Seeing that America’s pioneering families of the Plains and West could use children, he undertook his Orphan Train Movement.
“In every American community, especially in a Western one, there are many spare places at the table of life,” Brace wrote.
Ranging in age from 6 to 18, up to 40 children at a time would ride the trains West from big cities, under sometimes poor conditions — in the early days — not much better than cattle cars.
At various stops in states like Texas, Missouri, Kansas, Illinois and Nebraska, townspeople interested in taking in the orphans would congregate to view and inspect the young ones on a stage, checking their physical condition and teeth, and either rejecting or accepting them into their homes.
Many siblings were separated in this manner, and many good outcomes for these children came about — but also, many bad ones as well.
Before the Civil War, in the caldron where everything was seen through the eyes of pro- or anti-slavery, the program often was criticized.
Abolitionists viewed it as a form of slavery. And for many children, that view was not far from wrong.
Pro-slavery advocates took a 180-degree tack, seeing it as part of the abolitionist movement, since the labor provided by the children helped make slaves unnecessary.
Many, like Anna Miller Bassett, found a good home in Texas to people that took care of her and loved her, writing of her experiences.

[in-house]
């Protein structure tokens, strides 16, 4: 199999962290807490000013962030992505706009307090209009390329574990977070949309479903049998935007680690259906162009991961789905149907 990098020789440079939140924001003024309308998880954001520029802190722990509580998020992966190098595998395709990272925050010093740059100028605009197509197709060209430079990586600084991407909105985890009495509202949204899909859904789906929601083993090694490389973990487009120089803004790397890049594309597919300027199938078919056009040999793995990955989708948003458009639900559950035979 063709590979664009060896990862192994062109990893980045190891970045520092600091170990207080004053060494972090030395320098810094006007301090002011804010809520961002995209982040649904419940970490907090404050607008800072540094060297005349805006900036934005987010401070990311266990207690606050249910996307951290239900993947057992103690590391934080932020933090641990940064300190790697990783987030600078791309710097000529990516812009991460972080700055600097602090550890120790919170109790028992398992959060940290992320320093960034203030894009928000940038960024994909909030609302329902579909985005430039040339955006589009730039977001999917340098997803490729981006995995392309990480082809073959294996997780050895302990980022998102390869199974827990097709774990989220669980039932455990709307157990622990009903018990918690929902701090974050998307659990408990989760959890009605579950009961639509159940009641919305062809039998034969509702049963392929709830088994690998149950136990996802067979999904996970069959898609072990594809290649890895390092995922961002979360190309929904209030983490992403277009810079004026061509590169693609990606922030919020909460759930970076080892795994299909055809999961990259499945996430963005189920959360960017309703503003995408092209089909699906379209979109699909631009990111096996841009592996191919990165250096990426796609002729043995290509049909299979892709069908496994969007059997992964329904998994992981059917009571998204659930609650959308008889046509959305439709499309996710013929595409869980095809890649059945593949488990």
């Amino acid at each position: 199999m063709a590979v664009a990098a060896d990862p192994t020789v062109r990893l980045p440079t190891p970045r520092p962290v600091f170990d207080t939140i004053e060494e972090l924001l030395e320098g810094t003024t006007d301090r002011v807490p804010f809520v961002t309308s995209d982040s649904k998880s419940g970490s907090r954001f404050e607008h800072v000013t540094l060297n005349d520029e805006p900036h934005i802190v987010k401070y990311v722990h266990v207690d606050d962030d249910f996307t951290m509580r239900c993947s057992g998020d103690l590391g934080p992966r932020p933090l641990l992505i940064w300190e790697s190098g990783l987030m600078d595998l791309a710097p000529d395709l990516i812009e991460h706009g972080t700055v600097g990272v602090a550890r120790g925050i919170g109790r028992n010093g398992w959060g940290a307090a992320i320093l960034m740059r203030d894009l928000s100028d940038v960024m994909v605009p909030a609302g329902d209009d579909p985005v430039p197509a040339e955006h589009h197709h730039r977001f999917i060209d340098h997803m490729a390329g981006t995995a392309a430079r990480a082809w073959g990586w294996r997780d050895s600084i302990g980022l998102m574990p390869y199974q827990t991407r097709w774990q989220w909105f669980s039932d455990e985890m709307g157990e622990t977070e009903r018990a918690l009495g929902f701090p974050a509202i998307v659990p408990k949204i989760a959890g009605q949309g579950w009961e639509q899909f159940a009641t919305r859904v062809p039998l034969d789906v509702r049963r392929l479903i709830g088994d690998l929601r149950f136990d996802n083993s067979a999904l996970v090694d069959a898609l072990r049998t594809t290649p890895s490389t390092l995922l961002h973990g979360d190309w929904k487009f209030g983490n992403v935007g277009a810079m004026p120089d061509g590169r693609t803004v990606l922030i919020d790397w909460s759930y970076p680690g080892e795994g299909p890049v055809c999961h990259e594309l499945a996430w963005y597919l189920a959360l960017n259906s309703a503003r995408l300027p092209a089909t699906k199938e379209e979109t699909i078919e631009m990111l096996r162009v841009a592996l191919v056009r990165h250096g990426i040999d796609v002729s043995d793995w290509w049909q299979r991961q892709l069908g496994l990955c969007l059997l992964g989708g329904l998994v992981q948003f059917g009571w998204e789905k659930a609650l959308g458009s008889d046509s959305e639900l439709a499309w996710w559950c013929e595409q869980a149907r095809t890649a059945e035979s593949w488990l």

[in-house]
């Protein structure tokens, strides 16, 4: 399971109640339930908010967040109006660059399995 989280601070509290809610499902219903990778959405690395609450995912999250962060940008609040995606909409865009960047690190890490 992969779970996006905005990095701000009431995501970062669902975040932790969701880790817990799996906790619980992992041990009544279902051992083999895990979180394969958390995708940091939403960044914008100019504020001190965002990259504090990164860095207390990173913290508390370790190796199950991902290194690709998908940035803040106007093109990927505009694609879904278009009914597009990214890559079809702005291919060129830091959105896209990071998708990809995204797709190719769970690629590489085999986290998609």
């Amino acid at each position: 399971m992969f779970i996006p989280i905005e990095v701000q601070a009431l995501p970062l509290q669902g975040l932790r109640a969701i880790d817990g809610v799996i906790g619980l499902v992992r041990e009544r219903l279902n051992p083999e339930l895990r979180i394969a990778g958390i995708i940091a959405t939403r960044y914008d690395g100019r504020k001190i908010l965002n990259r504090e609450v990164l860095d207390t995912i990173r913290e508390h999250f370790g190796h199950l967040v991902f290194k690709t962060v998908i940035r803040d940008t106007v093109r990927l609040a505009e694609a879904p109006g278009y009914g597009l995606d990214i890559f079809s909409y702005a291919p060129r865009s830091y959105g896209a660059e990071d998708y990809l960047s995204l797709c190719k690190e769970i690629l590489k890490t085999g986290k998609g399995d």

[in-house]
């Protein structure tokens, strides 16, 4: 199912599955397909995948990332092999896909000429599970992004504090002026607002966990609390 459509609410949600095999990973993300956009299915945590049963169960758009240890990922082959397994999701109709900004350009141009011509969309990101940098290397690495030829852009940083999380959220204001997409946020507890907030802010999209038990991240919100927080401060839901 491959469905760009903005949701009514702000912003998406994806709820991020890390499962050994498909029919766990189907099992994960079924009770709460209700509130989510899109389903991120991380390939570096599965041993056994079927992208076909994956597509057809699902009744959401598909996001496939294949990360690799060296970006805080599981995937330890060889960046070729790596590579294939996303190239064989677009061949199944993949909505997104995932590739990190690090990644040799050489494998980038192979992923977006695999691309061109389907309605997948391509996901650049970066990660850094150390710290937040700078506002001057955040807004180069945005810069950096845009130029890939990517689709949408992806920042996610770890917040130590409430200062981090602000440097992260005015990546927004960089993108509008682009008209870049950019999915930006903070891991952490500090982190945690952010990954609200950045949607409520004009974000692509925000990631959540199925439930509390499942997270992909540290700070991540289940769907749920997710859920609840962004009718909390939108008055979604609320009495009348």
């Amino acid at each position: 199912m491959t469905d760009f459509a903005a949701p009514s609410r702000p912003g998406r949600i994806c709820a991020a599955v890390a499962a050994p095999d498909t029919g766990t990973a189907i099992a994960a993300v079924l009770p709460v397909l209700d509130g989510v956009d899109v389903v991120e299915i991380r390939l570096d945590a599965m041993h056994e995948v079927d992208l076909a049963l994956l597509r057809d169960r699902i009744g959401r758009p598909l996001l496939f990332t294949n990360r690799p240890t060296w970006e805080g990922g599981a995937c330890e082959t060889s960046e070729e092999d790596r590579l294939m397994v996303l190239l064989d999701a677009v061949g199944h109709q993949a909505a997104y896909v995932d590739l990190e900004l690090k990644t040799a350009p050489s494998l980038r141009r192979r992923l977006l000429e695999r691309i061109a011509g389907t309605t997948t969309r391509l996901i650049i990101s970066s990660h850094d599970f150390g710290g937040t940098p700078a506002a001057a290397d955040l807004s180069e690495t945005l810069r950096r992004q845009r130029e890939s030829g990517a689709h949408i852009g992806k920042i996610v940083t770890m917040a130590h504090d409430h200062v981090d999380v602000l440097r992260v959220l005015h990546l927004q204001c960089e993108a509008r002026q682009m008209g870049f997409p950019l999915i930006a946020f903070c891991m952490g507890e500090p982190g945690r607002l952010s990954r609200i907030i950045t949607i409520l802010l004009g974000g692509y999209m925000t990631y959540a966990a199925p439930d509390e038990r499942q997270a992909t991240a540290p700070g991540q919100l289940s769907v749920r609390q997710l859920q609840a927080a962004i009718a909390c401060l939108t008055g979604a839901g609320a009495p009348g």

Many others, like Elizabeth Wilde Daniels, whose quote from her recollections began this column, were orphaned by the great flu pandemic of 1918-19, losing her parents in New York City to sickness.
In 1922, Elizabeth wrote: “Other people wanted me and I’d stay the three weeks and come home. All together, I was in 8 homes. Some of the homes weren’t pleasant.”
Unfortunately for her, and many like her, the orphan train experience was one of trial and error — hoping only to find a good set of new parents to take them in.
In the end, while the Orphan Train Movement was a chance for children who had no chance, it was a bandage on a societal problem that always has plagued mankind.
Today, society still struggles mightily with orphaned or unwanted children, foster care and adoption, looking for answers. Sometimes, the answers never come.
Christy is news editor at the Enid News & Eagle. Go to his column blog at http://enid news.com/historicallyspeaking